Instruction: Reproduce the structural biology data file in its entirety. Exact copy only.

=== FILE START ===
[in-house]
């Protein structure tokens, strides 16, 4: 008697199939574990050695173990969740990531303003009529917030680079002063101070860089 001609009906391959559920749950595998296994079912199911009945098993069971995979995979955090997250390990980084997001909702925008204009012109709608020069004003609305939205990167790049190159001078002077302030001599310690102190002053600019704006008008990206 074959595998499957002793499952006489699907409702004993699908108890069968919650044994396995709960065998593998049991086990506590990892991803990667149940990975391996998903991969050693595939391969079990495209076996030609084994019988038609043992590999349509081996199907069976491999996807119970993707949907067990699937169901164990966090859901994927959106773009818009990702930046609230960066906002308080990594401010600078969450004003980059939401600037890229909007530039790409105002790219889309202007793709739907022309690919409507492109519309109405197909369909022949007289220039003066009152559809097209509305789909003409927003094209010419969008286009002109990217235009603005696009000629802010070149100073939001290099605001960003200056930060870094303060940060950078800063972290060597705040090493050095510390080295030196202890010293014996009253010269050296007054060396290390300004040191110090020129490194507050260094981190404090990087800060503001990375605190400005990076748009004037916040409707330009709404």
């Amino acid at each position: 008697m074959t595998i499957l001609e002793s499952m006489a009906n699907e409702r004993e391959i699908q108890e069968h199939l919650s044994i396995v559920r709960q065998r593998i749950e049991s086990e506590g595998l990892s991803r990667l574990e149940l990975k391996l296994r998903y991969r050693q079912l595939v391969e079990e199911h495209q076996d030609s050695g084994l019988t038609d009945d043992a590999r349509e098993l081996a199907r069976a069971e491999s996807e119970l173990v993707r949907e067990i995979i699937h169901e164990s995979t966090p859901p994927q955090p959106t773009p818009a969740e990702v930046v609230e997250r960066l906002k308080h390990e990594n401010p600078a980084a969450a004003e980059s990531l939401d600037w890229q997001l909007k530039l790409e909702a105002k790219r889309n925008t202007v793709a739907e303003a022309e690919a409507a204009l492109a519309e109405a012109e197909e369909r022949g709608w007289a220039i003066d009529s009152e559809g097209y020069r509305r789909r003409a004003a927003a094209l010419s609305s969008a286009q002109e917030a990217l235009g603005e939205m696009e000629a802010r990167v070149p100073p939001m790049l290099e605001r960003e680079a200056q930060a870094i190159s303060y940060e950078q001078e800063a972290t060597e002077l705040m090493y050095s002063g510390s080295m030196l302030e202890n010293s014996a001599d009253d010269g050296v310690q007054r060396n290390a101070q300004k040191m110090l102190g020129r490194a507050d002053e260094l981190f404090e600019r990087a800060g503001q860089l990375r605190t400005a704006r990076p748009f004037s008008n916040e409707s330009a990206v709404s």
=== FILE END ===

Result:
[in-house]
């Protein structure tokens, strides 16, 4: 008697199939574990050695173990969740990531303003009529917030680079002063101070860089 001609009906391959559920749950595998296994079912199911009945098993069971995979995979955090997250390990980084997001909702925008204009012109709608020069004003609305939205990167790049190159001078002077302030001599310690102190002053600019704006008008990206 074959595998499957002793499952006489699907409702004993699908108890069968919650044994396995709960065998593998049991086990506590990892991803990667149940990975391996998903991969050693595939391969079990495209076996030609084994019988038609043992590999349509081996199907069976491999996807119970993707949907067990699937169901164990966090859901994927959106773009818009990702930046609230960066906002308080990594401010600078969450004003980059939401600037890229909007530039790409105002790219889309202007793709739907022309690919409507492109519309109405197909369909022949007289220039003066009152559809097209509305789909003409927003094209010419969008286009002109990217235009603005696009000629802010070149100073939001290099605001960003200056930060870094303060940060950078800063972290060597705040090493050095510390080295030196202890010293014996009253010269050296007054060396290390300004040191110090020129490194507050260094981190404090990087800060503001990375605190400005990076748009004037916040409707330009709404």
């Amino acid at each position: 008697m074959t595998i499957l001609e002793s499952m006489a009906n699907e409702r004993e391959i699908q108890e069968h199939l919650s044994i396995v559920r709960q065998r593998i749950e049991s086990e506590g595998l990892s991803r990667l574990e149940l990975k391996l296994r998903y991969r050693q079912l595939v391969e079990e199911h495209q076996d030609s050695g084994l019988t038609d009945d043992a590999r349509e098993l081996a199907r069976a069971e491999s996807e119970l173990v993707r949907e067990i995979i699937h169901e164990s995979t966090p859901p994927q955090p959106t773009p818009a969740e990702v930046v609230e997250r960066l906002k308080h390990e990594n401010p600078a980084a969450a004003e980059s990531l939401d600037w890229q997001l909007k530039l790409e909702a105002k790219r889309n925008t202007v793709a739907e303003a022309e690919a409507a204009l492109a519309e109405a012109e197909e369909r022949g709608w007289a220039i003066d009529s009152e559809g097209y020069r509305r789909r003409a004003a927003a094209l010419s609305s969008a286009q002109e917030a990217l235009g603005e939205m696009e000629a802010r990167v070149p100073p939001m790049l290099e605001r960003e680079a200056q930060a870094i190159s303060y940060e950078q001078e800063a972290t060597e002077l705040m090493y050095s002063g510390s080295m030196l302030e202890n010293s014996a001599d009253d010269g050296v310690q007054r060396n290390a101070q300004k040191m110090l102190g020129r490194a507050d002053e260094l981190f404090e600019r990087a800060g503001q860089l990375r605190t400005a704006r990076p748009f004037s008008n916040e409707s330009a990206v709404s």